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KG-D6 gas controversy: Penalty on Reliance Industries to be fixed by DGH

On the heels of the AP Shah panel’s confirmation of “unjust enrichment” of Reliance Industries (RIL) from gas migrated from ONGC’s acreage adjacent to the private company’s KG-D6 block, the petroleum ministry has tasked its technical arm, the Directorate General of Hydrocarbons (DGH), to calculate the penalty on RIL.

By: | New Delhi | Updated: September 23, 2016 6:55 AM
ONGC and DGH argued that the quantification of unfair enrichment has to be based on the monetary value of the migrated gas produced by RIL. (Reuters) ONGC and DGH argued that the quantification of unfair enrichment has to be based on the monetary value of the migrated gas produced by RIL. (Reuters)

On the heels of the AP Shah panel’s confirmation of “unjust enrichment” of Reliance Industries (RIL) from gas migrated from ONGC’s acreage adjacent to the private company’s KG-D6 block, the petroleum ministry has tasked its technical arm, the Directorate General of Hydrocarbons (DGH), to calculate the penalty on RIL. Though the panel had said the question of quantification of unfair enrichment needed to decided by the government, it added that ONGC lacked locus standi to bring a “tortious claim” against RIL.

Petroleum minister Dharmendra Pradhan reiterated on Wednesday that his government would take the final decision on the issue by September 30.

ONGC was first to bring up the issue that RIL has been pumping out gas from its KG-DWN-98/2 block in the Krishna-Godavari Basin. RIL owns the adjacent block, KG-DWN-98/3.

Shah, a former chief justice of the Delhi High court, in his report said that the quantification of unjust enrichment can either be based on the monetary value of the migrated gas produced, and to be produced, by RIL or it can be the profits earned by RIL, after taking into account its costs and sales figures.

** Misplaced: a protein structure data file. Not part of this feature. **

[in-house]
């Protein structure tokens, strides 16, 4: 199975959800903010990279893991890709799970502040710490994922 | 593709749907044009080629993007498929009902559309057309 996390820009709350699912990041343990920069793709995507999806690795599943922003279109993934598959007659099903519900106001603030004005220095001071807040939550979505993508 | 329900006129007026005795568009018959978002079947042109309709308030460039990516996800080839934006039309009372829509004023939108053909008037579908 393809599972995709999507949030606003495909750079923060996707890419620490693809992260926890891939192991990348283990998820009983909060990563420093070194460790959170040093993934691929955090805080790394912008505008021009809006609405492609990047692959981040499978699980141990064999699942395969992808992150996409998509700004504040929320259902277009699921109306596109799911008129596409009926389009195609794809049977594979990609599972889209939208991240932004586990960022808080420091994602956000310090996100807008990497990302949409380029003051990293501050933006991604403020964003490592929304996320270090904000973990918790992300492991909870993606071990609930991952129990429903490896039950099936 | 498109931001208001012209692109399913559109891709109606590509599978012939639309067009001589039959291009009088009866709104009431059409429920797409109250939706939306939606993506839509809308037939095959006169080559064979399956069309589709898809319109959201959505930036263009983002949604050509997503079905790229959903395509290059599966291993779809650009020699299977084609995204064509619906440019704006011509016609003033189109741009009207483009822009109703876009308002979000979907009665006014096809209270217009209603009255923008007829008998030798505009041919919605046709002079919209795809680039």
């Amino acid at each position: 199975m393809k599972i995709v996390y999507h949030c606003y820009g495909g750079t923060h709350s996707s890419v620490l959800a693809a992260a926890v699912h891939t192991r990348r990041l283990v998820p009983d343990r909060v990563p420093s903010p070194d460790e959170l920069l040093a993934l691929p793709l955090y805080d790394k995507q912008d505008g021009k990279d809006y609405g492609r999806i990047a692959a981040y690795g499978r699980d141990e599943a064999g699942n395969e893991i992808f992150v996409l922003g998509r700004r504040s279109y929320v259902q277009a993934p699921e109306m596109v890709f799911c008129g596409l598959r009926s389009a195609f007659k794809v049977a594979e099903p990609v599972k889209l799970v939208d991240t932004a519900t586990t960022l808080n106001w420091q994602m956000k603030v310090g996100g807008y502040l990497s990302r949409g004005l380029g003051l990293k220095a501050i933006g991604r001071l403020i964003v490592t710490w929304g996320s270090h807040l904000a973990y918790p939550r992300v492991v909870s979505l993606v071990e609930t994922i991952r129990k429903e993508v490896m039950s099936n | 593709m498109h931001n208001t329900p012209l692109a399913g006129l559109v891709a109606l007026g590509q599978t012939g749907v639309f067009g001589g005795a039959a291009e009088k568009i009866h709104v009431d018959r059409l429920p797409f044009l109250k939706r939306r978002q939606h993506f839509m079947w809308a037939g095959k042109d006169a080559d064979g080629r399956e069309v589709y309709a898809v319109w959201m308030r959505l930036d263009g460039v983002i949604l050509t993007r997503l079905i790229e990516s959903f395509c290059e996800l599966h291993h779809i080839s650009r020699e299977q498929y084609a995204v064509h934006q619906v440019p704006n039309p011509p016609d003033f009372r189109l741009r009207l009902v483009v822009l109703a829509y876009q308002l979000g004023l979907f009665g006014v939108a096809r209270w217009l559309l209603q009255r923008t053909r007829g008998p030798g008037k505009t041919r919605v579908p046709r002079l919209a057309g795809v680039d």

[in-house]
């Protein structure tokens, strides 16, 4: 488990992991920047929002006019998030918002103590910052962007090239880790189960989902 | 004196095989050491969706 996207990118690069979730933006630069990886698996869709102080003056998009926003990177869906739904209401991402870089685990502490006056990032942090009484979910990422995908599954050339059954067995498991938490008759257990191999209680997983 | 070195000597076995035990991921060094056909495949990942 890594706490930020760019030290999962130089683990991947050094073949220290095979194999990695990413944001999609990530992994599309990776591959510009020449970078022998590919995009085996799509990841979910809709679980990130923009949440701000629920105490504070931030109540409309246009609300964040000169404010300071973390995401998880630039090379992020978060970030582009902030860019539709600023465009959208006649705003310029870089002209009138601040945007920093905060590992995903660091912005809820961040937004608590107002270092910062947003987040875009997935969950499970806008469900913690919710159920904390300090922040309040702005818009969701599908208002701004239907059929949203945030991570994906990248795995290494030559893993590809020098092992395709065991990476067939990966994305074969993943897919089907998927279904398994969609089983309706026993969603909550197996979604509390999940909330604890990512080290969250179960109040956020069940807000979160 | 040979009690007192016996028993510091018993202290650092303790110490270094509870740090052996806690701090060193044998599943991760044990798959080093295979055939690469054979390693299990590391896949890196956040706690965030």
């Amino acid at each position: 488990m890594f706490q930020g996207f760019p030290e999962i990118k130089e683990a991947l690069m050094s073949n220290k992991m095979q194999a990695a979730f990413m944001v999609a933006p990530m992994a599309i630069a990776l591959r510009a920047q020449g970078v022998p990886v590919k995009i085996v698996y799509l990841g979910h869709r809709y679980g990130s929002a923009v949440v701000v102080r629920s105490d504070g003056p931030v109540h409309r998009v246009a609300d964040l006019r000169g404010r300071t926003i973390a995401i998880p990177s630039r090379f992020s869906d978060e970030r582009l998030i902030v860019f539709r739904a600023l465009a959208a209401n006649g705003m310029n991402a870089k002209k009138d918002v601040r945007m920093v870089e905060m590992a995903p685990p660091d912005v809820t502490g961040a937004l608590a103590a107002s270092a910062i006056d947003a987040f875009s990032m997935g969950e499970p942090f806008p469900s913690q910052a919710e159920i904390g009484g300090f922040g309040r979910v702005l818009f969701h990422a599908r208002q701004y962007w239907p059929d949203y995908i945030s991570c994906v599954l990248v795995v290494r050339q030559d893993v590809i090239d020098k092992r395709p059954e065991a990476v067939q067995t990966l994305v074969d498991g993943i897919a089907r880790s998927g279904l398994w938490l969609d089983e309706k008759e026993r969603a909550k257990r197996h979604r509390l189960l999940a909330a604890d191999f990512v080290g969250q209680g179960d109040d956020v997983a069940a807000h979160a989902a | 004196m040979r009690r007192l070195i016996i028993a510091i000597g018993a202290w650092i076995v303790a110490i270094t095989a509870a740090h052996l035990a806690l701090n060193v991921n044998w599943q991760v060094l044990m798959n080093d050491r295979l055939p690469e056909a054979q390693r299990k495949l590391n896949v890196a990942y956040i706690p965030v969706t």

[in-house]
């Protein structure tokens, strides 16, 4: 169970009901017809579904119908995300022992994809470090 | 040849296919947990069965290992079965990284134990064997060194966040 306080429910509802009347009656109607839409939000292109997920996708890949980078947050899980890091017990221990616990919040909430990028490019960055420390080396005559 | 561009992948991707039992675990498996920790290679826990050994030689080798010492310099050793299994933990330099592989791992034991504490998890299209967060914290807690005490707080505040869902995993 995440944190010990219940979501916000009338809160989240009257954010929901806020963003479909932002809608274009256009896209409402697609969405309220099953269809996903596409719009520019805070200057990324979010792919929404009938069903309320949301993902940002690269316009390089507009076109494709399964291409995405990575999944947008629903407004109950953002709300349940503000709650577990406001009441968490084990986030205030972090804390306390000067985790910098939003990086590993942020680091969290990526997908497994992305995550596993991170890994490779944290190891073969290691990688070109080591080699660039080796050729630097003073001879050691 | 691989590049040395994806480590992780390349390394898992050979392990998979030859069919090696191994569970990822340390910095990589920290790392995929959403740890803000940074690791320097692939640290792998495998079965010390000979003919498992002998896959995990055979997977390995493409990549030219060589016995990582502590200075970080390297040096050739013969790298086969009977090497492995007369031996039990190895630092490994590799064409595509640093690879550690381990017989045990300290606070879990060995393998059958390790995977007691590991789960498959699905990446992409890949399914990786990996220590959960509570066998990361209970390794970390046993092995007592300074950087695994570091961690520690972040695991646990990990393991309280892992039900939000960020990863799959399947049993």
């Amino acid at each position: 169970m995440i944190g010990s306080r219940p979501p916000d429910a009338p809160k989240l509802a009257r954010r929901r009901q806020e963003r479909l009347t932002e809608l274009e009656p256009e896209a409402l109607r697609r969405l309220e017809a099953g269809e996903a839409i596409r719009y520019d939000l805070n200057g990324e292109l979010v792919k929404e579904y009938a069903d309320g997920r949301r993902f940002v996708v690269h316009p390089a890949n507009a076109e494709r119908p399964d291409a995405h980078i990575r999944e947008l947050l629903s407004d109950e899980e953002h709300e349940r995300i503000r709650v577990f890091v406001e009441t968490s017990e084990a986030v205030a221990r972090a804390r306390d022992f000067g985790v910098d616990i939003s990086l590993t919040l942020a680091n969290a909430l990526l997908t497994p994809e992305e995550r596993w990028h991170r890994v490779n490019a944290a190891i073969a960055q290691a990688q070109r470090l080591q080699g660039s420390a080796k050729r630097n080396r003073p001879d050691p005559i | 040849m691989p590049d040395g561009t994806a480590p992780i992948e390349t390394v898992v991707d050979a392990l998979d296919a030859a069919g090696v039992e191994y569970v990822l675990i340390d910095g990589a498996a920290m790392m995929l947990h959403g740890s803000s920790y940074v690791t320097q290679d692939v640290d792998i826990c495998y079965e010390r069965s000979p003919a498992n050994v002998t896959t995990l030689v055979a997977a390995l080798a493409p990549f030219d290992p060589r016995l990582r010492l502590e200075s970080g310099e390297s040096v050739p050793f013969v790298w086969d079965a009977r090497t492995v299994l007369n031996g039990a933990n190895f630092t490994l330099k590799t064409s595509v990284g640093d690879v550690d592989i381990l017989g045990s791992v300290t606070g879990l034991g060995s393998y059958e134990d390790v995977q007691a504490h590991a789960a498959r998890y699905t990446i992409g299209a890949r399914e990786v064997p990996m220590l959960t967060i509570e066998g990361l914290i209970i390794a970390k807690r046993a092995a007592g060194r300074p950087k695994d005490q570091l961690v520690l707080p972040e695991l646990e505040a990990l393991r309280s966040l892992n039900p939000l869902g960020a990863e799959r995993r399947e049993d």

ONGC and DGH argued that the quantification of unfair enrichment has to be based on the monetary value of the migrated gas produced by RIL.

Conversely, RIL argued that it is entitled to recover the development, drilling and facilities costs (capital expenditure) and operating costs for the migrated gas and take into account its sales figures.

A November 2015 study by US-based consultant DeGolyer and MacNaughton said that as much as 11.122 billion cubic metres of natural gas had migrated from ONGC’s 98/2 area to the adjoining KG-D6 block of RIL in the Bay of Bengal between April 1, 2009, and March 31, 2015, which the Ambani firm commercially exploited. Unconfirmed reports peg the value of natural gas taken out by RIL at Rs 11,000 crore.

Citing reasons for not arriving at a penalty figure, the Shah panel said that it faced significant limitations in giving a figure to the final value of the migrated gas produced by RIL during the term of its lease due to the lack of data and the committee’s inherent technical limitations.

7.009 bcm of gas from ONGC’s Godavari PML & 4.116 bcm from 98/2, migrated to RIL’s KG-D6

l Of this, RIL drilled out 5.968 bcm from Godavari and 3.015 bcm from 98/2

l Shah panel leaves quantification of RIL’s unfair enrichment to govt, but says ONGC cannot have a tortious claim on RIL

RIL says it is entitled to recover the development and operating costs

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